Miami, Florida

From Ballotpedia
Jump to: navigation, search
Miami, Florida
Seal of Miami, Florida.svg
General information
Mayor Regalado.jpg
Mayor:Tomás Regalado
Mayor party:Nonpartisan
Last mayoral election:2013
Next mayoral election:2017
Last city council election:2013
Next city council election:November 3, 2015
City council seats:5
2014 FY Budget:$523 million
City website
Composition data
Population in 2013:417,650
Gender:50.2% Female
Race:Hispanic or Latino 70.0%
White 11.9%
African American 19.2%
Asian 1.0%
Two or More Races 2.7%
Unemployment:7.9%
Median household income:$29,762
High school graduation rate:69.6%
College graduation rate:22.9%
Related Miami offices
Florida Congressional Delegation
Florida State Legislature
Florida state executive offices
Miami is a city in Miami-Dade County, Florida. As of 2013, its population was 417,650.[1]

City government

See also: Mayor-council government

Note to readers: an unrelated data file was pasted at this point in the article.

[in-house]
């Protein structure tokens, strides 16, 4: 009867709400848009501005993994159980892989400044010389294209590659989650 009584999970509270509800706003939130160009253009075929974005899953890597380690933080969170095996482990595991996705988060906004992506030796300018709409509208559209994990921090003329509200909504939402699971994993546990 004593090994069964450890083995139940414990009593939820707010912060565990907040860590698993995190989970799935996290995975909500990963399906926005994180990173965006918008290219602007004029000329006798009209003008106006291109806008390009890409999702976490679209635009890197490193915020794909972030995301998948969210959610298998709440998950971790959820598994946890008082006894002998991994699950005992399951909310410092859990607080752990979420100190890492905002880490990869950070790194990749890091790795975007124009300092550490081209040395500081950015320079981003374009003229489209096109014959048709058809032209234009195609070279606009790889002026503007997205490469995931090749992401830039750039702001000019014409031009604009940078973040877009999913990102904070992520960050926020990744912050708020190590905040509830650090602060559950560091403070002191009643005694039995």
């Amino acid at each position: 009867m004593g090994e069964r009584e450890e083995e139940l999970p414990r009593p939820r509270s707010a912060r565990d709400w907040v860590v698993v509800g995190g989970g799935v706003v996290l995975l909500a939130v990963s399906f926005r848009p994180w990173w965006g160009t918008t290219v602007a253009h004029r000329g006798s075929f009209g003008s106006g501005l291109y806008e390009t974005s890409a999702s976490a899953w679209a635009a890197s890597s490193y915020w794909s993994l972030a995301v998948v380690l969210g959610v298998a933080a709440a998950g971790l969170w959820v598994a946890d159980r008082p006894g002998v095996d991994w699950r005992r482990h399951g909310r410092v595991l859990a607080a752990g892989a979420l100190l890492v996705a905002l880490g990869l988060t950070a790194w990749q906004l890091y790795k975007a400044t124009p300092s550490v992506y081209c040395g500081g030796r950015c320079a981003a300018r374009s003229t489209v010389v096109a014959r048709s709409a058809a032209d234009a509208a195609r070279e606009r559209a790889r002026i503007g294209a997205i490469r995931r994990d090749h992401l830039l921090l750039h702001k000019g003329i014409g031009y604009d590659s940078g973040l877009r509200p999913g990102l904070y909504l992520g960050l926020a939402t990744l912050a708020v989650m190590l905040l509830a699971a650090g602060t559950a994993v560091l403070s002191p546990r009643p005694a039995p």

The city of Miami utilizes a "mayor-city commissioner plan." In this form of municipal government, an elected board of commissioners serves as the city's primary legislative body while a mayor serves as the city's chief executive. The mayor appoints an administrative executive called a city manager to oversee day-to-day municipal operations and implement city policies.[2]

Mayor

The mayor serves as the city's chief executive officer and is responsible for proposing a budget, signing legislation into law, appointing departmental directors and overseeing the city's day-to-day operations. The mayor also represents the city on the state, national and international levels. Tomás Regalado is the current Mayor of Miami.[3]